The emergence of the undrafted Kendrick Nunn, who went from the Warriors G League team to potentially being runner-up to Ja Morant for Rookie of the Year, has given the Heat an off-the-dribble threat who also has range (16.2 points, 35.6 percent from three on 5.8 attempts per). With Nunn starting at the point, Goran Dragic has bolstered the bench while averaging 15.9 points per and taking (2.3) and making (5.7) more threes than ever before in his 12-year career (39.5 percent from three). With Dragic, Herro and Kelly Olynyk all coming off the bench, the Heat have depth and firepower, two qualities the Magic lack.
The Heat, like the Magic, still play at one of the league’s slowest paces, but they evolved into a team that typically has a least four outside threats on the court at all times, giving them the shooting and floor spacing that Orlando so glaringly lacks in the half-court set.
While the Heat additions have thrived, the Magic returnees outside of Fournier (and Jonathan Isaac prior to his potential season-ending injury), have struggled. Nikola Vucevic, coming off an All-Star season is shooting a career-low 44.2 percent from the field, albeit while attempting a career-high 4.8 three-point attempts per game (accounting for a career-high 35.6 percent of his field goal attempts). Aaron Gordon, with preseason “leap” expectations, is also shooting a career-low at 41.8 percent. Terrence Ross, coming off a season in which he made a career-best 217 threes, is shooting just 32.6 percent from long range, with poor spacing a contributing factor (last season: 22.2 percent of field goals were open threes, 12.2 percent were wide open; this season: 17.5 percent of field goals were open threes, 6.8 were wide open).
THE INTERNAL IMPROVEMENT
The Magic were banking on internal improvement, but so far have largely seen regression, and that has been compounded by injuries that have robbed them of what was already limited depth. The Heat, meanwhile, boast a candidate for Most Improved Player that was just named the newest Floridian All-Star center. While the Magic understandably invested in Vucevic, the Heat also understandably moved on from their incumbent center: Hassan Whiteside. That paved the way for Bam Adebayo in his third season to emerge as one of the league’s best big men.
While Adebayo doesn’t provide the range of Vucevic (more than 60 percent of his field goal attempts come from within five feet of the basket, hence the 58.9 shooting percentage), his guard-like ballhandling and passing ability has added a new dimension to the Heat offense, particularly for their off-the-ball scoring guards. With his athleticism on the defensive end, Adebayo has the ability to take on the toughest of defensive assignments (Giannis), seamlessly switch onto and challenge any perimeter player, and also provide much-needed help on a team that has some clear holes defensively.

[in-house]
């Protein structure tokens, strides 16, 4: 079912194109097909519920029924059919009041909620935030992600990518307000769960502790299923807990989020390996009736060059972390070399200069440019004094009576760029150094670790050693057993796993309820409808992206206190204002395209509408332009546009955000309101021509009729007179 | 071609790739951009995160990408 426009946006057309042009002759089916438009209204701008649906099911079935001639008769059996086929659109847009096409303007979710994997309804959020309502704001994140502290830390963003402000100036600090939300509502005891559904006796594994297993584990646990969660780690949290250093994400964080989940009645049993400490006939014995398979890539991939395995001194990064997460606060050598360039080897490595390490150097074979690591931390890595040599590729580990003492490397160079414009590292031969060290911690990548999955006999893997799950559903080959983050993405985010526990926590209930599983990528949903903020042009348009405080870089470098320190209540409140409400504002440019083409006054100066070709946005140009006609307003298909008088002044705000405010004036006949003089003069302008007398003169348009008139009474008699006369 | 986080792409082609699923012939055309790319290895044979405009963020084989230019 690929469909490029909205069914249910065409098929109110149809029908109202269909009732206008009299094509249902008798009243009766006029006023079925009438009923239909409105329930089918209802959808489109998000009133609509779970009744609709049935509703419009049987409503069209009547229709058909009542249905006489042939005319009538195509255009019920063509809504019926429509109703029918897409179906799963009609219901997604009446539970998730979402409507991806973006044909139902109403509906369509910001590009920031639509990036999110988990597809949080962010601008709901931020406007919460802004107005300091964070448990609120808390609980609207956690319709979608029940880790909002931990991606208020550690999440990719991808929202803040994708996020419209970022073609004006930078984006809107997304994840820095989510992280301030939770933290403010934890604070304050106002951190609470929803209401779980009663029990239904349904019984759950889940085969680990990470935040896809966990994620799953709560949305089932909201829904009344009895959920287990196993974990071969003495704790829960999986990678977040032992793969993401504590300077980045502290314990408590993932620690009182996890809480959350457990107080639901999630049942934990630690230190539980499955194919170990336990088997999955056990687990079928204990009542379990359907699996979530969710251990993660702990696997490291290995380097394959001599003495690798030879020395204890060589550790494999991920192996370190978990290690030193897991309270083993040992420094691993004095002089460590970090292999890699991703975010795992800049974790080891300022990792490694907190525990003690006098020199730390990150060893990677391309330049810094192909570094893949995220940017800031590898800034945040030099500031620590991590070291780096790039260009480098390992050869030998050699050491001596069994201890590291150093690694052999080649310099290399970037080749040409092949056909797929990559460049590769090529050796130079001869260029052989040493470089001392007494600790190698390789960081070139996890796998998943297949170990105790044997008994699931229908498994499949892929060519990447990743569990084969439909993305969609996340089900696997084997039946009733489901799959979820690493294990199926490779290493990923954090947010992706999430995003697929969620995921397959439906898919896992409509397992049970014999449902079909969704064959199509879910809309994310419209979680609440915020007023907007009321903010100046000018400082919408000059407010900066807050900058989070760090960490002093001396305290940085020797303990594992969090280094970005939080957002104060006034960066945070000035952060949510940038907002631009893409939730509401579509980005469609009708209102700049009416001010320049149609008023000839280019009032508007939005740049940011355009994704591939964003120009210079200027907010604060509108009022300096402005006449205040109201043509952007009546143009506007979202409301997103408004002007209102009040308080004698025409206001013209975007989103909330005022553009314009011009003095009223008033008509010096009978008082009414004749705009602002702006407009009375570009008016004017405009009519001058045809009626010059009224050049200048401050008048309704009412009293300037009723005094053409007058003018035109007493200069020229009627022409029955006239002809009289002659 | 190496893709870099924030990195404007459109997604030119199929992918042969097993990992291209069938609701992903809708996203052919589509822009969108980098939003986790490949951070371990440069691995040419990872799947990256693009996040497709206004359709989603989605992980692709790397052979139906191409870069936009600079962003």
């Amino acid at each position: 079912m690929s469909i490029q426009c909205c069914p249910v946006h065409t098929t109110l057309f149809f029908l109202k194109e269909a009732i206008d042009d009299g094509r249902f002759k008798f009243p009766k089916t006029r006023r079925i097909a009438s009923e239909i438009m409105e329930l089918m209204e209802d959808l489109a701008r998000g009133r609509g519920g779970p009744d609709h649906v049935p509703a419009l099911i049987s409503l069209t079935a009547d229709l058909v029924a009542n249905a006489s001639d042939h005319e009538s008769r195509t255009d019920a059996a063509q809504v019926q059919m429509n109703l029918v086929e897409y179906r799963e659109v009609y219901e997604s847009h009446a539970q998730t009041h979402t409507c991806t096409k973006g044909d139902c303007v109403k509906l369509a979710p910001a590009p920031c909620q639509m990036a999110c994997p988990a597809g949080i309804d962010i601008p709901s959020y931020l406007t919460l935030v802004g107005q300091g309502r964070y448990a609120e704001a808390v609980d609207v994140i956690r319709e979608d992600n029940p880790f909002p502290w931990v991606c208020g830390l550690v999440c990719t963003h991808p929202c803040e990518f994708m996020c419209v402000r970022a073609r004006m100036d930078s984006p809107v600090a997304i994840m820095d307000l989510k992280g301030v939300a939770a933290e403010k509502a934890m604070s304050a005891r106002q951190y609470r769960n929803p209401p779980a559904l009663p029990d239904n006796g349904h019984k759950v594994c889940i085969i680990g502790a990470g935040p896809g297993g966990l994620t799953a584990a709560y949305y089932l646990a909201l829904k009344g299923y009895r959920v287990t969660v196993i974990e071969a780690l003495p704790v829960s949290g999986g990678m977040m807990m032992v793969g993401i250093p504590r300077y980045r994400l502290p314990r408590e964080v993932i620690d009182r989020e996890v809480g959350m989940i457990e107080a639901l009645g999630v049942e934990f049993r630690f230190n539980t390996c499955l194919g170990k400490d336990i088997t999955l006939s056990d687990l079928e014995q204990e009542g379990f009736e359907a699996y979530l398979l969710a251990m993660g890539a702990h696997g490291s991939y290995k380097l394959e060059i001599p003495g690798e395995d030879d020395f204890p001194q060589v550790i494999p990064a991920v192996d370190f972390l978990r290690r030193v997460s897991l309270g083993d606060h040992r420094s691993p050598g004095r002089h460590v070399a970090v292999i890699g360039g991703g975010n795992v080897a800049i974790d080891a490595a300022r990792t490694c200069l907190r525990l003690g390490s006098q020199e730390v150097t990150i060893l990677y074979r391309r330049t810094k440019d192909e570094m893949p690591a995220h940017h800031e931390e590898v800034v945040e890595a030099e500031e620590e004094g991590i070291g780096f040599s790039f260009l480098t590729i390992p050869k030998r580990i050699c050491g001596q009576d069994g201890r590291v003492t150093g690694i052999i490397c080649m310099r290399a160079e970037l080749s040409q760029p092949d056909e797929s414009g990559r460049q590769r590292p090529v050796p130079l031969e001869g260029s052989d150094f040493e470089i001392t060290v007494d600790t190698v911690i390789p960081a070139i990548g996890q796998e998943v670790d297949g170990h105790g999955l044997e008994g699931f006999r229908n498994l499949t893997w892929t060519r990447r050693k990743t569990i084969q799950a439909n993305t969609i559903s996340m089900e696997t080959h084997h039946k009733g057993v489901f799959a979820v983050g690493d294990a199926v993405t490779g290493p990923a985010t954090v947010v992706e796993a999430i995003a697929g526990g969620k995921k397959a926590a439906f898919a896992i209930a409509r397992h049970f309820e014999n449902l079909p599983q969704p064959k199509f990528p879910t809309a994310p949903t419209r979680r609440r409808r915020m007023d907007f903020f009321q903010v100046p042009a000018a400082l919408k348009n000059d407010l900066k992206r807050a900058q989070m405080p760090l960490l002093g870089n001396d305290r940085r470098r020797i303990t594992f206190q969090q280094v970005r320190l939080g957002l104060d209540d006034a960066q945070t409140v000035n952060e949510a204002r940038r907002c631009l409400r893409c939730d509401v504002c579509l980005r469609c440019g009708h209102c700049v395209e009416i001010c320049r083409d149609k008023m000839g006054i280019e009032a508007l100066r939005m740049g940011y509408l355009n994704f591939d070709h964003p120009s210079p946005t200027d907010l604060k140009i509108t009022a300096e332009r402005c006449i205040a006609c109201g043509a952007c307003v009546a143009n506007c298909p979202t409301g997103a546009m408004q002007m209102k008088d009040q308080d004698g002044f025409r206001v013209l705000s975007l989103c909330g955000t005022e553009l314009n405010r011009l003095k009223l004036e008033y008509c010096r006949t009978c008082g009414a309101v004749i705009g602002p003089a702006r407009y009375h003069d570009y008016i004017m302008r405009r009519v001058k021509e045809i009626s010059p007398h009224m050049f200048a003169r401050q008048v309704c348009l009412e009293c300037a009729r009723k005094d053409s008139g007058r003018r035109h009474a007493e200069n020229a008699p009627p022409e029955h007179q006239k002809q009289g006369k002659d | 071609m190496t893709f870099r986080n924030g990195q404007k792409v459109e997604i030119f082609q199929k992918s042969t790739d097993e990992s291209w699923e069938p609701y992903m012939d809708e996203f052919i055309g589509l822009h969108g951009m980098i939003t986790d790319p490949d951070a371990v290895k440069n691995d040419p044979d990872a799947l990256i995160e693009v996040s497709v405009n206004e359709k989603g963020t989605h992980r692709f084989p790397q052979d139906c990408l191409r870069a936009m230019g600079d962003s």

Adebayo has taken a leap the Magic hoped Aaron Gordon would take, a leap they started to see Jonathan Isaac take, and a leap they hope Mo Bamba will eventually take. While the theme of the Magic’s eight-year rebuild continues to be patience and hope, the Heat’s on yea rebuild took them from the lottery to a potential two-seed.
Miami’s instant rebuild was the result of embracing modern elements of the NBA: playmaking, outside shooting, switchability. The Magic, with a front office that has prioritized length and defense over shooting and positional balance, simply do not have the personnel to commit to that brand of basketball.
Their top playmaker is Markelle Fultz, who can maneuver through traffic at will but becomes a liability when the ball is not in his hands because of his defender’s propensity to leave him alone at the perimeter and stuff the paint or double without consequence. Their outside shooting, well, the numbers speak for themselves: 28th in the league in three-point shooting at 33.4 percent, 26h in the league in offensive rating at 105.1. Their switchability, bolstered by versatile and athletic defenders like Gordon and Isaac, can be negated by Vucevic, whose switch defense consists of backpedaling toward the basket in hope of not getting beat off the dribble. The Magic strategy is an antiquated formula, one that likely has a ceiling no higher than the first round of the playoffs.
For as much progress as the Heat have made in one offseason, they still seem one piece away from being a threat to the Bucks. With limited draft picks and zero salary cap flexibility following the Butler sign-and-trade, it’s unlikely that piece comes via trade this season unless they part with one of their newfound assets. With Butler now on the wrong side of 30, there will be urgency for the Heat, who should be able to lock-up Adebayo and still be players in the free agent class of 2021.
But over the course of one summer, the Heat acquired an All-Star, developed another, got rookie contributions, found complementary pieces, altered their style of play and found success.
Success that, even after all these years, the Orlando Magic are still searching for.